Just a few weeks back, Dow closed the previous day at a loss of 500 points, SGX Nifty was also trading lower. But by around 9 a.m. Indian time, the Dow futures market had recovered most of the loss. Indian markets opened 20-30 points lower, but moved up over 100 points soon after. I made a good profit that day just by watching the Dow Futures.
When the market opens at 09:15, I wait for the first 15-30 seconds to prepare myself to see where it is heading and whether it is in line with my premise. My opening trade is dependent on the previous day’s and pre-opening data.
I look for hints of the direction that the market is expected to take by observing at the open interest data. Based on my confidence and the clarity of data points, I place my order. If it is high, I take a 500 quantity trade, but if the confidence is low and signals are hazy, I take only a 100 quantity position.
After the opening trade is done, I trade my basic strategy.
There are a few indicators on my chart. On the price chart, I have overlays of PSAR (Parabolic – Stop and Reverse), Supertrend and VWAP (Volume Weighted Average Price). I also add an indicator RSI (Relative Strength and Index). I use RSI for my exits. Since I trade on the three-minute chart, I use an RSI value of over 70 for cutting down my position and if it touches 80 or more, I am out.
On a separate excel sheet, I monitor implied volatility and open interest. I will also be adding Put Call Ratio to this sheet. Presently, I am manually adding the data on the excel sheet, but soon I will be automating them.
To me, the open interest is god. If the open interest of an option is rising with a significant rise in price, then the option is giving a bullish signal; but, if the open interest is rising and prices are coming down, then it is a bearish signal.
The first thing I look at is the build-up in the open interest position and then the chart indicators such as PSAR, Supertrend and VWAP. Only when the price breaks out of all VWAP and Supertrend, PSAR and IVs are supportive of a bullish trade will I go long on the option. I will need a high volume on the breakout bar to support my trade.
When the market gives this opportunity, more often than not volatility shoots up, offering me a good entry and exit. The strikes that I select to trade in are generally slightly in-the-money (ITM) or at-the-money (ATM). When the price breaks out of the VWAP, there is generally a 30-40 point move on the option strikes that I trade in. In futures, it normally corresponds to an 80-100 point move.
Since I trade in large volumes, there is a buying and selling range for my entries and exits. If the data and charts are supportive, I would buy the option in a 20-point range. Say, if it is trading at 200, I will be buying it till 180, with 150 as my hard stop. But if the data or chart changes anytime during my buying period, I would exit my trade. If the price goes higher after my first purchase, I will keep on buying it till 220.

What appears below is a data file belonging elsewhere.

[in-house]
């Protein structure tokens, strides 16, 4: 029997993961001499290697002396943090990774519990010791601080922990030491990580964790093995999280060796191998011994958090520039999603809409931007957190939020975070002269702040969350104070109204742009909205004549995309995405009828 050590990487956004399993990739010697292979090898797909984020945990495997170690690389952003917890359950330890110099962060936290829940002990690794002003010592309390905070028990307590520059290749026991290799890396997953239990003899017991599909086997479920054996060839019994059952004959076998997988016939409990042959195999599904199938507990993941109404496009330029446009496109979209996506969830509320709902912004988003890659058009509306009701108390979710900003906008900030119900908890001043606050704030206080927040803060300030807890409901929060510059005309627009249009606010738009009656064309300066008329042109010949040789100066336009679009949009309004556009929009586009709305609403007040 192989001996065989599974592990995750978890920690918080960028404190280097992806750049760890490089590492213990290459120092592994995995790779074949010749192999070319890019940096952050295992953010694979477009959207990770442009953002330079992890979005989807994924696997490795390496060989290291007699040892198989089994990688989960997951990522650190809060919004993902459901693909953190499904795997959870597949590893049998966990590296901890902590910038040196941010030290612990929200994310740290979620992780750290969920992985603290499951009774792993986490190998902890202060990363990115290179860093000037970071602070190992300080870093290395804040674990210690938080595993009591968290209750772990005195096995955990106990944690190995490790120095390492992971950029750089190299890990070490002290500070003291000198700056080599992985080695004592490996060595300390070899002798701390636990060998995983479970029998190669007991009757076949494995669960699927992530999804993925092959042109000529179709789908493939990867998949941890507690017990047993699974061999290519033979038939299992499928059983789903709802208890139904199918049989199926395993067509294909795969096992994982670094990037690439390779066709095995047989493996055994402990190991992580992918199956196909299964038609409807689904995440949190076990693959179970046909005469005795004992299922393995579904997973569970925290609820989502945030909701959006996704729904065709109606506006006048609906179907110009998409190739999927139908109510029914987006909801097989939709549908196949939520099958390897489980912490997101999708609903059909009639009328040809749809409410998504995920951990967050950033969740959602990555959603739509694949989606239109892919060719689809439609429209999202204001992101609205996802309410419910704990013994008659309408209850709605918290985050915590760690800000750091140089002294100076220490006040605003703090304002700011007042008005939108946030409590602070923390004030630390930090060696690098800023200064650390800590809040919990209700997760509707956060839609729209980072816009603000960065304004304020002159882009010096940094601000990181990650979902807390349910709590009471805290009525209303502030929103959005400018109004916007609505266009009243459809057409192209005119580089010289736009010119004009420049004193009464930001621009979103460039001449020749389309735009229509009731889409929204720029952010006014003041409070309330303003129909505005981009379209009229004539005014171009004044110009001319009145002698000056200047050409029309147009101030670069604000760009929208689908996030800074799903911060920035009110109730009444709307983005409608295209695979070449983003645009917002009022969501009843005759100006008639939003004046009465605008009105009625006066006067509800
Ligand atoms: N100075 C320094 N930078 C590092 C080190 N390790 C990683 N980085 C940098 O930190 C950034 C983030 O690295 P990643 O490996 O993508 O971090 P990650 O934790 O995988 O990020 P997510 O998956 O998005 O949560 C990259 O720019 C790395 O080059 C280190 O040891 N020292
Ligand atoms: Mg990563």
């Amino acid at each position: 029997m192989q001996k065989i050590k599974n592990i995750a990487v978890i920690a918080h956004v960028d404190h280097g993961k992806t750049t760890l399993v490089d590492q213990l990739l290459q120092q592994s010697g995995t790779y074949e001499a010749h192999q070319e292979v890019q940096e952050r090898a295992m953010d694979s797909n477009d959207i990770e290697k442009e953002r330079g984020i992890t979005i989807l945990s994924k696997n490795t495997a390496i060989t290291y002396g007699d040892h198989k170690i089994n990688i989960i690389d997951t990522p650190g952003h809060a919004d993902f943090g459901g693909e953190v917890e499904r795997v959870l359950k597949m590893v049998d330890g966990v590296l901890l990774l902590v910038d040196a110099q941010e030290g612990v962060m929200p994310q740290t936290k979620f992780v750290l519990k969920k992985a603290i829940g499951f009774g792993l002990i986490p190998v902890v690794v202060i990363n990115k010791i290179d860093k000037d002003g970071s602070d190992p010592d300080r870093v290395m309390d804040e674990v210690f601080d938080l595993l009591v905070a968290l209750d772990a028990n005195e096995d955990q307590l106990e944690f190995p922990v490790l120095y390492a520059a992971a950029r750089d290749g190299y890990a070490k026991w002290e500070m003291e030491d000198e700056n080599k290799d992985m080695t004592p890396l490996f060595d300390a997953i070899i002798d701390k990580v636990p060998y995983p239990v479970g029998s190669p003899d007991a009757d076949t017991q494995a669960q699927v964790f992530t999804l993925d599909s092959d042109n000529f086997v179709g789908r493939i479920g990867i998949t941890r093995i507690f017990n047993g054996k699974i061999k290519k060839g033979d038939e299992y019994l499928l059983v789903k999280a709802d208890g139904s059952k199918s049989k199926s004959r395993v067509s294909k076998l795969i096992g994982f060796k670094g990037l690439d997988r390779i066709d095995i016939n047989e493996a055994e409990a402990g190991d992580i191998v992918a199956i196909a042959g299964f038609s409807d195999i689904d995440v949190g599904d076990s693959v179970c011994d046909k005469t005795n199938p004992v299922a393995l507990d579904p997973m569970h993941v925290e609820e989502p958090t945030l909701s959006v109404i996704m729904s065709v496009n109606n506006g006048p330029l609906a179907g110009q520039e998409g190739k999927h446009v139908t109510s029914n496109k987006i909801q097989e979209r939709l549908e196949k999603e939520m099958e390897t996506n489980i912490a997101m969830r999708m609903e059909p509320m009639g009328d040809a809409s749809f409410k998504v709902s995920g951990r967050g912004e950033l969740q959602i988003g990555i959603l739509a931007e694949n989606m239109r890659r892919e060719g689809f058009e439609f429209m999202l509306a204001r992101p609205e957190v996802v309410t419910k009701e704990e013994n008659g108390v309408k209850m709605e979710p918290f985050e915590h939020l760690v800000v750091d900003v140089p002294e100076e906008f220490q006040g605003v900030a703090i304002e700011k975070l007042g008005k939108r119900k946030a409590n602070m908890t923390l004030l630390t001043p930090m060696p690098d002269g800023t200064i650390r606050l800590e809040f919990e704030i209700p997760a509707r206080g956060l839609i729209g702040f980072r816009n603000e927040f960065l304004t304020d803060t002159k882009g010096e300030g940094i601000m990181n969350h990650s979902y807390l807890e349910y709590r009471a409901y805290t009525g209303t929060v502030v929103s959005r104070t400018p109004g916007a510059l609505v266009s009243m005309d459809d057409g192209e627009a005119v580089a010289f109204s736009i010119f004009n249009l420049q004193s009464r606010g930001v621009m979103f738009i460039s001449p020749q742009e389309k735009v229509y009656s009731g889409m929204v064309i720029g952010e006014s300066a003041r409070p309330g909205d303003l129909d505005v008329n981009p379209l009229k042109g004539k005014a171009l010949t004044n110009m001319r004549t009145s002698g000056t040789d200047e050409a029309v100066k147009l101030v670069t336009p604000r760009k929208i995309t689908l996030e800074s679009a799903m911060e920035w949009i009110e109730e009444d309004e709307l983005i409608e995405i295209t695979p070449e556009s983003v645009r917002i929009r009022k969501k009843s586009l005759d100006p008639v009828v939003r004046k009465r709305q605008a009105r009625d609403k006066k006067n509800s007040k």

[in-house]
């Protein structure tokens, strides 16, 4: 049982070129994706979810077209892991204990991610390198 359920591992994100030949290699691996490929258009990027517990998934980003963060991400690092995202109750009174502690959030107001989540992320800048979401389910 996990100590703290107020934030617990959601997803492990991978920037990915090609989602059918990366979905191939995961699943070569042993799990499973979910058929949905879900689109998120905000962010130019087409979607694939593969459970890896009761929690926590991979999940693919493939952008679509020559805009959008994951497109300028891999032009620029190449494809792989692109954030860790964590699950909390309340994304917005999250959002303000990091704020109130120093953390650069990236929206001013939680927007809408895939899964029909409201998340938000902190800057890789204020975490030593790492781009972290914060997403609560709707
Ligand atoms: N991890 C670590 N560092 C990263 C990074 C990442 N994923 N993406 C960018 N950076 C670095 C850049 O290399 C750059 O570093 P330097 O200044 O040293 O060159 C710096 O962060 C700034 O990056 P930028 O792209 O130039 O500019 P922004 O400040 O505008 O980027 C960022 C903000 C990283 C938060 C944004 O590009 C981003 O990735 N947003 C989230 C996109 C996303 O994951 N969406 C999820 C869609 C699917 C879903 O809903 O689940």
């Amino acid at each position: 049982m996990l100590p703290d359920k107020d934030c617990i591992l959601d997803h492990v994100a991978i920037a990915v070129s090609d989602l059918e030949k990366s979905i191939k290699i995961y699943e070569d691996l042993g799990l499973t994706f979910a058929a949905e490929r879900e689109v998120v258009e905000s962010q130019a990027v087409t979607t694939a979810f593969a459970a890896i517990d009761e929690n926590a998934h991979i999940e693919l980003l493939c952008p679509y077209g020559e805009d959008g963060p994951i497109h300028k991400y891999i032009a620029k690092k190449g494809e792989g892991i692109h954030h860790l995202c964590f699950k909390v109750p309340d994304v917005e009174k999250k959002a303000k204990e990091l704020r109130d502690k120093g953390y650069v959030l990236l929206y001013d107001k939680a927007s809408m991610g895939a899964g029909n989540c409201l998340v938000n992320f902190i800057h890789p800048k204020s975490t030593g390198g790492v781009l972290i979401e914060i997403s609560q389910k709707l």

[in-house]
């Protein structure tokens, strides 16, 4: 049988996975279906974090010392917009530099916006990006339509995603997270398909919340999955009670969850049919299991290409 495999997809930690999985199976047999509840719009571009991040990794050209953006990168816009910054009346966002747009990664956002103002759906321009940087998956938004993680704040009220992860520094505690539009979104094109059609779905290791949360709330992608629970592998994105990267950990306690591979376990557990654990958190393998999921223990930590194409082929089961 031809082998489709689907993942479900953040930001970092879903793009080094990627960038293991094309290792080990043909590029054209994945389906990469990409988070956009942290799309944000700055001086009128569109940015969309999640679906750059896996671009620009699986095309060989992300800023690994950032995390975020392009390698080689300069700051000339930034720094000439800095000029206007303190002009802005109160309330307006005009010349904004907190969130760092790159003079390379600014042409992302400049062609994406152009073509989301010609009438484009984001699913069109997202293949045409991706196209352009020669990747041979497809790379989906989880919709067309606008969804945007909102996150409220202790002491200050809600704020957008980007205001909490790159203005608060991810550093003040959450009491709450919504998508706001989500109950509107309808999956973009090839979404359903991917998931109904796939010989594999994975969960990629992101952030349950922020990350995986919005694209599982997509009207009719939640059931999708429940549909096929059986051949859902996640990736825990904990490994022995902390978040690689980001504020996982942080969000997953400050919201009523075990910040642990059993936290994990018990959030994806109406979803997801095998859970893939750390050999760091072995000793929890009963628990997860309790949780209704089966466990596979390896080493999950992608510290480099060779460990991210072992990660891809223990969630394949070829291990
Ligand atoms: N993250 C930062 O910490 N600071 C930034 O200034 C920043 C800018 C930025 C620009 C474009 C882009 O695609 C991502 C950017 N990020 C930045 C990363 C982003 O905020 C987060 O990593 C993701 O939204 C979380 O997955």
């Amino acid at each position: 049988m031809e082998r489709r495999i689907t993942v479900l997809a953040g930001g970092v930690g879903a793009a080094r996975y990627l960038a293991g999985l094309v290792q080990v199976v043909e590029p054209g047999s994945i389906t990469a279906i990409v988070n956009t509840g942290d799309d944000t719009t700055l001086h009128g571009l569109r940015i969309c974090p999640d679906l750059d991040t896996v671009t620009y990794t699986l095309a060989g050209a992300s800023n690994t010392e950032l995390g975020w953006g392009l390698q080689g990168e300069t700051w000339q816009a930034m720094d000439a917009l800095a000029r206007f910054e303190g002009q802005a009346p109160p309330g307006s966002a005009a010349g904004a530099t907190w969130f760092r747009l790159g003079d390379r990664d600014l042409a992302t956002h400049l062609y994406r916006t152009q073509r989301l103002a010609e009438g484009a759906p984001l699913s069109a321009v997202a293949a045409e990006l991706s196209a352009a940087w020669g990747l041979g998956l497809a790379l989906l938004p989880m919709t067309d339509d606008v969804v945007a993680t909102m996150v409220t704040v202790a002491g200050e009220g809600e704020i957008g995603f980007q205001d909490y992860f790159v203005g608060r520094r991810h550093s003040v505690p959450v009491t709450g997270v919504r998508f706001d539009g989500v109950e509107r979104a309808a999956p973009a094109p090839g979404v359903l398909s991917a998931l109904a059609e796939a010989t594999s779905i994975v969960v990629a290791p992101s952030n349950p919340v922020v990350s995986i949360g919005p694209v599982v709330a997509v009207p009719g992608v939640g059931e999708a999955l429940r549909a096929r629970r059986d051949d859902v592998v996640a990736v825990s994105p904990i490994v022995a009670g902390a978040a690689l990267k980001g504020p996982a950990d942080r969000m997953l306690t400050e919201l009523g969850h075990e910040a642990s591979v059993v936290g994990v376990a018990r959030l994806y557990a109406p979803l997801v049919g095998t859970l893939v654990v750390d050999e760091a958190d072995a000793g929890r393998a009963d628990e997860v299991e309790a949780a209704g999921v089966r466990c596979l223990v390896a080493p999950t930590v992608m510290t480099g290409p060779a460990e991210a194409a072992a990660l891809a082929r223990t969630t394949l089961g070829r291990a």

I do downward as well as upward pyramiding of my trade, but only till all the conditions indicate a buy. When the price is coming down after my entry of say one lot at 200, my second buying at 190 will be two lots and 180 will be four lots. Similarly, when it goes higher, I would buy two lots at 210 and four at 220.
When the price moves above my buying price, I will trail my profits. I generally get an exit in a matter of minutes with a 10-20 point profit.
I generally do not chase a trade if it has run too fast because I believe that if you have missed the bus, there is another one coming; no point in repenting and increasing the risk by chasing the trade.
In my opinion, the best time for scalping is between 09:15 to 10.00 a.m. and 1:30 to 3:00 p.m. I, however, keep watching the market like an eagle for an opportunity. If I spot my prey, I will move in and pounce on it.
As a scalper, I aim to maximize my profit in the shortest period. Even on expiry day, I trade the market by being on the buy-side of the options market.
Q: What are your future plans?
A: Since my background has been mainly in the BPO world, my aim for the future is also slightly on those lines. I am planning to set up a trading factory in Bengaluru, where like-minded traders can come and trade. It will be like a Google office with a large screen running and everyone trading around it. Over the years I have known trading to be a very lonely profession. The enthusiasm we saw among the participants in the Investors Carnival in Goa on all the four days can be a year-long event.
Simultaneously, since I also train would-be traders, I am organizing a Trader challenge platform where, every month, one trader with the maximum return will be selected. At the end of 12 months, all the winners will live-trade at one location where other traders can observe them.
Trading is a very lonely profession; I intend to make it fun. Coming from the innovation capital, Bengaluru, I need to do something disruptive.